Olivia Colman gives a staggering performance in The Lost Daughter as the tempestuous and downright prickly Leda Caruso – a middle-aged comparative literature professor ‘enjoying’ a working holiday at a beautiful Greek getaway.
But joy doesn’t seem to be part of Leda’s vocabulary. Backing herself into a life of solitude, she stares grimly out to sea and spends most of her time rubbing people up the wrong way. Dressed all in white, she haunts the idyllic beach resort like the ghost of a life not lived. And as she locks horns with a family of regulars, it becomes clear there’s more to all this then mere stubbornness.
The sight of Olivia Colman’s Leda collapsing before the waves on a pebble-strewn beach in the opening scenes of The Lost Daughter sets the tone – this is a film about women who are struggling. Leda is a college professor, a woman who strives for excellence in everything she does. But she’s more than that – she’s a mother, too. It’s this aspect of her life that Leda has struggled with, but that’s all in the past. Her two daughters are grown up, and that’s now all behind her, right?
In her directorial debut, Maggie Gyllenhaal conjures a modern female tragedy, taking on a tough subject – what happens when a mother is ambivalent towards motherhood? It’s more than mere post-natal depression. This is a woman who was never designed to be a mother, and in various forms has resented and begrudged her humble home life.
Based on the novel of the same name by Elena Ferrante, The Lost Daughter gives Colman ample material to work with. Her performance as Leda takes an astounding turn inward as her current struggles on the island resort echo scenes from her past. During flashbacks to her daughters’ childhood, Leda is played by Jessie Buckley, who channels the exact same performance as Colman – a wildly frantic young woman whose inner tension brings passive ambivalence to a screeching halt as she thunders through the most domestic of scenes.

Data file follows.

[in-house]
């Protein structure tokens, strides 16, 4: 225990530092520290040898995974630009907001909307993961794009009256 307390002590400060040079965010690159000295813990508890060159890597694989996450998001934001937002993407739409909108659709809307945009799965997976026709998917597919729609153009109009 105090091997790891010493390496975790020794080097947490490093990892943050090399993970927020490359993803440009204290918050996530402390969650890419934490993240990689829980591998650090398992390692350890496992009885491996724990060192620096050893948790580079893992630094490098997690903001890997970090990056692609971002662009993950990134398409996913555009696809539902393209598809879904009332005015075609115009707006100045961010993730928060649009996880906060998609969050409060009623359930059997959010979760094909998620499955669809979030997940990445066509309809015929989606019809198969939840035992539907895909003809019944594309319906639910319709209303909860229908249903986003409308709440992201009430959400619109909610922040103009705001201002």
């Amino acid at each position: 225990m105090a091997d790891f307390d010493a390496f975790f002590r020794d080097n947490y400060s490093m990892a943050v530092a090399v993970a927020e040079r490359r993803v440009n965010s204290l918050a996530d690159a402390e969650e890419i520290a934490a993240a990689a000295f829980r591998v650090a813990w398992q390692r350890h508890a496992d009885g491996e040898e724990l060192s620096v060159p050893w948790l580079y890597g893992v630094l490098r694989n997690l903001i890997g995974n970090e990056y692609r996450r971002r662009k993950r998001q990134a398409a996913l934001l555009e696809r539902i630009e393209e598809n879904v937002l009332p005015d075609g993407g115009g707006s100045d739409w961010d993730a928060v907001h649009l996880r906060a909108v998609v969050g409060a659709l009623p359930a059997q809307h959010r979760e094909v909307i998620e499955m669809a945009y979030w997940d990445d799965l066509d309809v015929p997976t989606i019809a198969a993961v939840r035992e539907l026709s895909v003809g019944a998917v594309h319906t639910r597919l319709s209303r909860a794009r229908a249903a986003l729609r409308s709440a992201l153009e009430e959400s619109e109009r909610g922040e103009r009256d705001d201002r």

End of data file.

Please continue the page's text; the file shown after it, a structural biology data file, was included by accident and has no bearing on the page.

Through these flashbacks, we see Leda’s troubled past – struggling to connect with her young daughters, Bianca and Martha. Often relatable, these scenes of domestic bliss quickly break down as one or more of her children become agitated, sad, lost or hurt… But it’s Leda’s reactions to these which provide such an insight into her current instability. She’s a woman filled with regret for her past. Even peeling an orange holds bitter symbolism – her children love watching her “peel it like a snake” but the orange peel is fragile and so close to breaking. But while Buckley does a stellar job, this is Colman’s tragedy and her spotlight.
Back at the beach in the present day, Leda’s relationships with those around her are almost universally fraught with tension. Refusing to move down the beach to make way for a family at first seems like a mere act of defiance. But it’s more than that – Leda refuses to be helpful or do the ‘nice’ thing. It’s clear that she keeps people at arm’s length, especially when those around her are nothing but compassionate towards her.
But Leda is a complicated soul. She oscillates between friendly and stand-offish – clearly craving human interaction but also fearful of it. And when a young girl goes missing at the beach, she can’t help but get involved. Even this is a double-edged sword – she finds the young girl, becoming an instant hit with her family… but also can’t help but continue riling them up in other ways.
Leda is a tortured soul, a woman who simply cannot forgive herself for her past. And while she walks the earth doing her best to imitate a normal human being, she ultimately cannot hide the strangeness within her, the rage that builds where others do not.
The Lost Daughter is an absolute tour de force by both Olivia Colman and Maggie Gyllenhaal – a movie which could be mistaken to have been directed by a seasoned veteran rather than a directorial debut. The subtlety in performance is matched by deft camerawork and a keen eye for the sublime. It’s a tricky subject to tackle and often leaves you wondering whether you connect with Leda at all, but it seems that’s the point. She’s a woman on the margins of society who still hasn’t found her place. But maybe there’s hope for her yet.